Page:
This post was written by guest contributor Hafsa.
Last summer, I was on a journey spanning the northern, eastern and the south-western parts of Sri Lanka. On the first day of Ramadan, I found myself in the heart of the country: Kandy, the site of the middle Kingdom.
Tamil and Muslim Minorities make up almost 20% of Kandy City. Most of the former are hill-country Tamils who have endured a history of discrimination. The British initially brought Tamils from India to work in the tea plantations, and since the post-colonial period this community was considered a colonial import and denied citizenship rights by the state. Later political developments restored these rights in the early 1960s.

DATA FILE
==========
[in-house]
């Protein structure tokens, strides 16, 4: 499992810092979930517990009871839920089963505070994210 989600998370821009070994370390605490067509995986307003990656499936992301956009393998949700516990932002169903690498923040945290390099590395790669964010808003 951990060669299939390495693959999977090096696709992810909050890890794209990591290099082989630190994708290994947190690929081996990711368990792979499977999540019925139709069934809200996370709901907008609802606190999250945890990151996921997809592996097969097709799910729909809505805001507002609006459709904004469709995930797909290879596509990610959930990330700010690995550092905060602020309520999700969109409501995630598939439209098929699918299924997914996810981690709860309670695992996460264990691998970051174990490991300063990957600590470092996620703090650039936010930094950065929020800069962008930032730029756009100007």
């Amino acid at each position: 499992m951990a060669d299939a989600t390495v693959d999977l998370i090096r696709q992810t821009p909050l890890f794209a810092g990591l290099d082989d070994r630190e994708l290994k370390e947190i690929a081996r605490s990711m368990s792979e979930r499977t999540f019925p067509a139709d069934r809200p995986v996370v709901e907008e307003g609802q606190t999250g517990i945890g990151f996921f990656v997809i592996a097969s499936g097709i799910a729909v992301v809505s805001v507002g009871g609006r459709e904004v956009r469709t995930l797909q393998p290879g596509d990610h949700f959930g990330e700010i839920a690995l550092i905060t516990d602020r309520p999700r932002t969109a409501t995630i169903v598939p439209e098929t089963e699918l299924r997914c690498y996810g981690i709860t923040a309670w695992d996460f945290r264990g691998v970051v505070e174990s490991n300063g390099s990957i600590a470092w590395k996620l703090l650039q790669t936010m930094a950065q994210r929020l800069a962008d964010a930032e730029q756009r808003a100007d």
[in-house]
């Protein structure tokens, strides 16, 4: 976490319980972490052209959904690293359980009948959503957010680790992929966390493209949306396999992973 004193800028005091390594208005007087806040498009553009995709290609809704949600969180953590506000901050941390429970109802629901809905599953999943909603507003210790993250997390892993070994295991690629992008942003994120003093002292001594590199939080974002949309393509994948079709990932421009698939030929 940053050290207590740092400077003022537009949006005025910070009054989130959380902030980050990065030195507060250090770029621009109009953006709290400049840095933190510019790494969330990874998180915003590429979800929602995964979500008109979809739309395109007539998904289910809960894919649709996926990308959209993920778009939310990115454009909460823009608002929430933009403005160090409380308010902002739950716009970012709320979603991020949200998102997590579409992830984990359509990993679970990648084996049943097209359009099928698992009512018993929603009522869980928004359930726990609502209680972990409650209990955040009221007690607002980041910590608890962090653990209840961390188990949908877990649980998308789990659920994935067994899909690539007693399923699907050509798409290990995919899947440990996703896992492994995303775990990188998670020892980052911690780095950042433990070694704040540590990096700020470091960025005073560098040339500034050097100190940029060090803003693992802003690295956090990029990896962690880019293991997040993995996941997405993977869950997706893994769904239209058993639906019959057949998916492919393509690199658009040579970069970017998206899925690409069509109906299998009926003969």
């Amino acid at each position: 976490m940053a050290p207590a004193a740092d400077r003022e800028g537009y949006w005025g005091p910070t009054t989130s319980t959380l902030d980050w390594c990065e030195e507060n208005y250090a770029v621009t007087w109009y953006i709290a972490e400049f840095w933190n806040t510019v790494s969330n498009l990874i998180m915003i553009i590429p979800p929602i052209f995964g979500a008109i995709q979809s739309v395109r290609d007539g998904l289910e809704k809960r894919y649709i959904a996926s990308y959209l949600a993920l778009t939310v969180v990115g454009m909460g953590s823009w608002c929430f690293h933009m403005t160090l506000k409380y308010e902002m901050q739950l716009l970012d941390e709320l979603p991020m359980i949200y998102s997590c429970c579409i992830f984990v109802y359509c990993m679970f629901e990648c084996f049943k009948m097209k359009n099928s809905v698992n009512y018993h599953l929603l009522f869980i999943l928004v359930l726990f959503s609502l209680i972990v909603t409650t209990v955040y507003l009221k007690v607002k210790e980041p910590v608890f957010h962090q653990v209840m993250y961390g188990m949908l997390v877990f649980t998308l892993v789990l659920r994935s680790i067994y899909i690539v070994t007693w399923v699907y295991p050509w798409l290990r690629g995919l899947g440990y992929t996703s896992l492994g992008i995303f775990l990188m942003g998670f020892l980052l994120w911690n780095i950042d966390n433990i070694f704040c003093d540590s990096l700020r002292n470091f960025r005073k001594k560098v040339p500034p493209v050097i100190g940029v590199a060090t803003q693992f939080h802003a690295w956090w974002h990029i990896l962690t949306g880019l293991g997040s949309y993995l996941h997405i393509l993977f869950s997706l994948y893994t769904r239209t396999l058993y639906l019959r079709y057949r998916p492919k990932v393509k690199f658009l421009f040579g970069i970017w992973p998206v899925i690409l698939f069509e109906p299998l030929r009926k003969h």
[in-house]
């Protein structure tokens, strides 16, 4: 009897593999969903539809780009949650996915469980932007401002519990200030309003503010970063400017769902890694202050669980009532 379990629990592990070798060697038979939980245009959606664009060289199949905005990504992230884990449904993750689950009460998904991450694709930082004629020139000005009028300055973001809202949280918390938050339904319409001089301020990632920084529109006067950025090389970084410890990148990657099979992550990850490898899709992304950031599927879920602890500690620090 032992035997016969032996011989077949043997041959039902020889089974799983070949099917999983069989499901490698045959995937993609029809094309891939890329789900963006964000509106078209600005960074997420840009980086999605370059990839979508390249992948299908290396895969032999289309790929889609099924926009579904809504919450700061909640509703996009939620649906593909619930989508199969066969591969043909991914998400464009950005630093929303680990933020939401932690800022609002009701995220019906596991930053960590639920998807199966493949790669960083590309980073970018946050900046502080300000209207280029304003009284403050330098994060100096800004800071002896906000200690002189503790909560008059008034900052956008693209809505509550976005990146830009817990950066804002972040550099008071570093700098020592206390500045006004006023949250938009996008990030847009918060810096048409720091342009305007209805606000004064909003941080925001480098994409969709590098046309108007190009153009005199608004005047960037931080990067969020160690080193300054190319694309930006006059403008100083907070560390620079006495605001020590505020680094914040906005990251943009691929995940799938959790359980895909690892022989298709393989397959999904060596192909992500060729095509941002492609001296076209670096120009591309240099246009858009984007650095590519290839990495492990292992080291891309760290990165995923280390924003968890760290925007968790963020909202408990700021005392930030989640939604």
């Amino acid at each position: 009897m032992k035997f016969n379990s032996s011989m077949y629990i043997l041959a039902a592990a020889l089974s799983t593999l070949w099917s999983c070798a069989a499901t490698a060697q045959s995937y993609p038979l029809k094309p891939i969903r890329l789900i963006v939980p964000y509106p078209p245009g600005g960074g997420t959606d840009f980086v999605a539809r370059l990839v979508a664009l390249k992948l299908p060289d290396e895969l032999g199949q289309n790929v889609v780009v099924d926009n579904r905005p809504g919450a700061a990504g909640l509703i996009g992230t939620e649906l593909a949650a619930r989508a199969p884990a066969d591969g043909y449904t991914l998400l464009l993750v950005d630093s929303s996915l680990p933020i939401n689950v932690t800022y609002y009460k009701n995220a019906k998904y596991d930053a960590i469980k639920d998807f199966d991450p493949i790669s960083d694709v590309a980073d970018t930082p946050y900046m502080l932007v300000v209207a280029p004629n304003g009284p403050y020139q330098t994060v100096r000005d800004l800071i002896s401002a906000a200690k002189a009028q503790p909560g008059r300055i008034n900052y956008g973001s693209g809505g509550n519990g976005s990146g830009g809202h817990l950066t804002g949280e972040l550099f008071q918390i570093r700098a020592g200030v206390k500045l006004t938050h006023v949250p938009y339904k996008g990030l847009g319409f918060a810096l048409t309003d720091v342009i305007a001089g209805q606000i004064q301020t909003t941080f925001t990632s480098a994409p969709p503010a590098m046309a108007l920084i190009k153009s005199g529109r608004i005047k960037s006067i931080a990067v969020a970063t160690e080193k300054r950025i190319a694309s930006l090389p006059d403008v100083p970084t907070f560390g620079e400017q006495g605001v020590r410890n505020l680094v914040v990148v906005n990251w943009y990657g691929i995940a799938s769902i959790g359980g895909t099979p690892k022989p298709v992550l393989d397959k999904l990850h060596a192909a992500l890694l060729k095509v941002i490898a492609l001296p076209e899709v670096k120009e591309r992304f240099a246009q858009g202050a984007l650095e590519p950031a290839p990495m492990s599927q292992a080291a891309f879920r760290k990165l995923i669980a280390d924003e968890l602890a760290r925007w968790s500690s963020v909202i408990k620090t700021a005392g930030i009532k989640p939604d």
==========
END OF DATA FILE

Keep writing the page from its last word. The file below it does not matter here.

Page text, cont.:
As I spoke to some of the hill-country men and women who were working at a plantation, my first day of Ramadan was filled with stories of everyday struggles for better standards of living, and hope for a brighter future. When time came for me and my team of colleagues to leave, it started raining quite hard outside the small meeting area within the tea factory where we had gathered. We bade lingering farewells and well-wishes and dashed out to the awaiting minivan. One of the managers ran after us and gave me a bag of freshly baked goods. I was mildly surprised, since I never told anyone what day it was.
It was a few minutes before sunset; I hadn’t quite realized. [Read more...]